Staff Picks DVDs – September/October

A great selection of recent material has been highlighted by our staff this time around, including fantastic TV shows and film festival favourites.

Cover imageInherent vice.
Thomas Pynchon’s novel is adapted to the big screen for the first time by Paul Thomas Anderson (Magnolia, The Master). It will surely excite some people, and the result is a quirky, plot-careless affair but a visually dazzling, playful off-beat comedy. Set in the hippie culture LA in 1970, it’s a rather confusing detective story as a lot of bizarre characters come and go. However, Joaquin Phoenix, who plays the drug addled yet wonderfully amusing detective, is leading the charge all the way, and masterful camera movements with fabulous close-ups make it a great pleasure to watch. The soundtrack (Can, Neil Young etc.), which well represents the milieu of the era, and the narration by Joanna Newsom, who also appears in the film, will help it gain ‘cult’ status. A conjuring work. (Shinji)

Cover imageThe spoils of Babylon.
So bad it’s good! An A-grade cast presents a B-grade ‘Dallas-meets-Thunderbirds’ production that is a real hoot. It’s tacky, it’s totally unrealistic and completely unbelievable. If you love backgrounds on a loop, and mannequin acting you’ll love this forbidden love story. (Belinda)

Cover imageThe guest.
From the writer/director team that created the hugely entertaining You’re Next, comes this homage to 80s slasher flicks. Dan Stevens (Downton Abbey), sporting a perfect American accent, plays ex-soldier David. One day he knocks at the door of the Peterson family and informs the mother that he was a close friend of the son she recently lost in combat. Still traumatised by grief she willingly invites him in. Soon he is sleeping in her dead son’s room and gradually begins to insinuate himself into the lives of her husband, younger son and daughter Anna (Maika Monroe, It Follows). Soon things begin to go right for the family as David charms everyone with his polite manners & helpful attitude, but as some sudden deaths plague the small town Anna begins to suspect that there may be more to David than it appears…Chilly yet also deliberately cheesy in parts it’s a great take off of 80s ‘straight-to-video’ schlockers with an over the top last third & a John Carpenter Halloween homage finale, complete with dry ice & cheesy synth music. (Mark)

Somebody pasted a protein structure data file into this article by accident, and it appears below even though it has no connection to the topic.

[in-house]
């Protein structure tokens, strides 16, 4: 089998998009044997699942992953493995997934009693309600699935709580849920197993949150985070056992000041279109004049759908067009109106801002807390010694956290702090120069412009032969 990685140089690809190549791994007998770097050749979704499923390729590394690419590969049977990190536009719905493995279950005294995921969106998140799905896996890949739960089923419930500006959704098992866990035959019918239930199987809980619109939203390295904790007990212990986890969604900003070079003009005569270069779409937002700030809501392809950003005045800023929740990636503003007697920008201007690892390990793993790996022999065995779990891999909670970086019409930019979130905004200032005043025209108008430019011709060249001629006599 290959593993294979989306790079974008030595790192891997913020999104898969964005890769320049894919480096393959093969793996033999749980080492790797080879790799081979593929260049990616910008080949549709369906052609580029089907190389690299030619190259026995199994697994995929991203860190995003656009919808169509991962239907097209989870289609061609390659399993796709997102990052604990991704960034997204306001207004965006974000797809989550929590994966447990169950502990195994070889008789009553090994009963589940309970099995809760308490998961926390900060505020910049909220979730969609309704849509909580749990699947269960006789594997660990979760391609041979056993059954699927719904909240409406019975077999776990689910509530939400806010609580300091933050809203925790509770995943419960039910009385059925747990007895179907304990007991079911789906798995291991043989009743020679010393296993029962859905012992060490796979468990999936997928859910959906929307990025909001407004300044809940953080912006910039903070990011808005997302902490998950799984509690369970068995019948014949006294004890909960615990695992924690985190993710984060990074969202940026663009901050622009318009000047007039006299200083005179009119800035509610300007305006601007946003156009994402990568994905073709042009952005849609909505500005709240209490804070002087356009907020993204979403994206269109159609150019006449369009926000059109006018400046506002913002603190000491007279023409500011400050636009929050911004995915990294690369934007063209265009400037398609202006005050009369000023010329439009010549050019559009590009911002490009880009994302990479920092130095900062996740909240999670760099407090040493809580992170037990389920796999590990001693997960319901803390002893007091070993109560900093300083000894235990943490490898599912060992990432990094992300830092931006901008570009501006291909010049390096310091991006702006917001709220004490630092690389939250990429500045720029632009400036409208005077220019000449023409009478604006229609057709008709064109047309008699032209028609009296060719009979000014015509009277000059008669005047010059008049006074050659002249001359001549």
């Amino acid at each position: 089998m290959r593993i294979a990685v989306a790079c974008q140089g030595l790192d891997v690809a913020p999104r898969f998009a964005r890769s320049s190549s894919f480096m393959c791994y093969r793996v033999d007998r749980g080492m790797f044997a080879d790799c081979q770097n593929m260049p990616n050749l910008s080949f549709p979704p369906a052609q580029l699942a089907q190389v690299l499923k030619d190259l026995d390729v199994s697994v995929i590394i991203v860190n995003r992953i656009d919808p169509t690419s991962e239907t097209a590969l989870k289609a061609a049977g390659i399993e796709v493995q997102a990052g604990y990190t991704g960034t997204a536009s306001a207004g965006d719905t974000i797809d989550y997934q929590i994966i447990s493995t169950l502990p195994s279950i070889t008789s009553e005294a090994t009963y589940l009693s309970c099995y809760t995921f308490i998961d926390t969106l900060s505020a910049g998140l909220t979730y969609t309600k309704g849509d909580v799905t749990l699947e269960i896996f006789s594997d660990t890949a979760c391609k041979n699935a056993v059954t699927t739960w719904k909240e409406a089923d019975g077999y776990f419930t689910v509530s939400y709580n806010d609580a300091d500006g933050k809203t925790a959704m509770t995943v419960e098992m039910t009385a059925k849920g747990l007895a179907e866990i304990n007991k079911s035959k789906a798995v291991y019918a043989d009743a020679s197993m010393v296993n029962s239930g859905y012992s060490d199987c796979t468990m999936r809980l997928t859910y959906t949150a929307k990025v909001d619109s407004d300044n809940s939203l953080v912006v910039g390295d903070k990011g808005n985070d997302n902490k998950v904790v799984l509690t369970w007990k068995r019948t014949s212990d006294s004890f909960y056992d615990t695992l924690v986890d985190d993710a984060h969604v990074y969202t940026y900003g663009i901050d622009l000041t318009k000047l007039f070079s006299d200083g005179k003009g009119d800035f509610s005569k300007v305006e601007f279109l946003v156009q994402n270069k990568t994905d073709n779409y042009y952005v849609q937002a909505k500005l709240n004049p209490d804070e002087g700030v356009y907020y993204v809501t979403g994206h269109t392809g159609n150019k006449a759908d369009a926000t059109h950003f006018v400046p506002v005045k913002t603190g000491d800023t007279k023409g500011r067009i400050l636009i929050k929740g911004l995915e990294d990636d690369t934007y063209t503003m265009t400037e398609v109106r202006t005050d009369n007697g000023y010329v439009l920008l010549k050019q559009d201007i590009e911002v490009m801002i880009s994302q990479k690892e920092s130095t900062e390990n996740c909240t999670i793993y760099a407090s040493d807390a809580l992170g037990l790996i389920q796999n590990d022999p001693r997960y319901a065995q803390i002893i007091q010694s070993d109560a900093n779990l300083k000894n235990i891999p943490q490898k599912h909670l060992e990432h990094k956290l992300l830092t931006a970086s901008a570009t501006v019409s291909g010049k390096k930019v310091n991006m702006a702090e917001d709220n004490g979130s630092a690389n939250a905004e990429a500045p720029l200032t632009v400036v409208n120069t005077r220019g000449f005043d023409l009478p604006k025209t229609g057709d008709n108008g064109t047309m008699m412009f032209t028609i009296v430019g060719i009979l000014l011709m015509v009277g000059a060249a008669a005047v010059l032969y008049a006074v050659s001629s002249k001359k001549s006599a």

Cover ImageNoble.
This is an amazing true story of an Irish lady who grew up in the slums of Ireland. A drunken father, a mother who died young with several siblings, all put away into homes. In her later years heads off to Vietnam and helps the children with no homes or families, to give them a better life. Her dream is to succeed and prove to the authorities that she can and will. (Janice)

Cover imageMammon. The complete season one.
While it is stated as being ‘Season One’, this is in fact a self contained 6 episode mini-series. Beginning at the height of the financial crisis, doggedly ethical journalist Peter Verås (Jon Øigarden) discovers a complex financial fraud implicating Norway’s elite politicians & businessmen, with his own brother at the centre. Refusing to compromise Peter publishes the story, with the outcome culminating in his brothers suicide. Ostracised by his peers he is relegated to the sports desk, his reputation & career shattered. However fast-forward 5 years later, and he receives a mysterious briefcase on the anniversary of his brothers death that propels him into a labyrinthine conspiracy of which his brothers suicide was just one facet…Complex (perhaps overly so), it tries a bit too hard at times to be a Norwegian take on the ‘Millennium’ trilogy, and throws a lot of plot elements into the mix (not all of which are believable), but it is none-the-less another exciting & entertaining entry in the Scandi-Noir cannon. (Mark)